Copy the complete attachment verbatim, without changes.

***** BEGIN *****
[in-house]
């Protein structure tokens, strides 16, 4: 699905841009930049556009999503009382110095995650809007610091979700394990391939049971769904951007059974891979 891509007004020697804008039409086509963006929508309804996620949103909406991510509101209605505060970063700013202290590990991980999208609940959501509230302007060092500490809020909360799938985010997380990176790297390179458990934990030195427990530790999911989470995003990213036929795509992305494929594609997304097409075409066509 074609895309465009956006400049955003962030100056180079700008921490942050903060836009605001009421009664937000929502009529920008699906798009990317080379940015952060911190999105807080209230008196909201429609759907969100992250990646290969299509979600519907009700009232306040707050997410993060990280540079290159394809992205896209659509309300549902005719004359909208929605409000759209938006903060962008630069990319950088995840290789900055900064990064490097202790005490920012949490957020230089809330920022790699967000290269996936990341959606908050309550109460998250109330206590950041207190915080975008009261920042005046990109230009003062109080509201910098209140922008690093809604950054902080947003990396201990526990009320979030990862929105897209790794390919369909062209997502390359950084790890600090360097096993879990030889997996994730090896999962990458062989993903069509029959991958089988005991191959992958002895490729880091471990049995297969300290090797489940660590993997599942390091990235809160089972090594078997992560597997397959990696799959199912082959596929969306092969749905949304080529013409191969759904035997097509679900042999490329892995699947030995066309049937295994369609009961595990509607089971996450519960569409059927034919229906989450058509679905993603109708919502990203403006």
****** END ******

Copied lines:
[in-house]
């Protein structure tokens, strides 16, 4: 699905841009930049556009999503009382110095995650809007610091979700394990391939049971769904951007059974891979 891509007004020697804008039409086509963006929508309804996620949103909406991510509101209605505060970063700013202290590990991980999208609940959501509230302007060092500490809020909360799938985010997380990176790297390179458990934990030195427990530790999911989470995003990213036929795509992305494929594609997304097409075409066509 074609895309465009956006400049955003962030100056180079700008921490942050903060836009605001009421009664937000929502009529920008699906798009990317080379940015952060911190999105807080209230008196909201429609759907969100992250990646290969299509979600519907009700009232306040707050997410993060990280540079290159394809992205896209659509309300549902005719004359909208929605409000759209938006903060962008630069990319950088995840290789900055900064990064490097202790005490920012949490957020230089809330920022790699967000290269996936990341959606908050309550109460998250109330206590950041207190915080975008009261920042005046990109230009003062109080509201910098209140922008690093809604950054902080947003990396201990526990009320979030990862929105897209790794390919369909062209997502390359950084790890600090360097096993879990030889997996994730090896999962990458062989993903069509029959991958089988005991191959992958002895490729880091471990049995297969300290090797489940660590993997599942390091990235809160089972090594078997992560597997397959990696799959199912082959596929969306092969749905949304080529013409191969759904035997097509679900042999490329892995699947030995066309049937295994369609009961595990509607089971996450519960569409059927034919229906989450058509679905993603109708919502990203403006």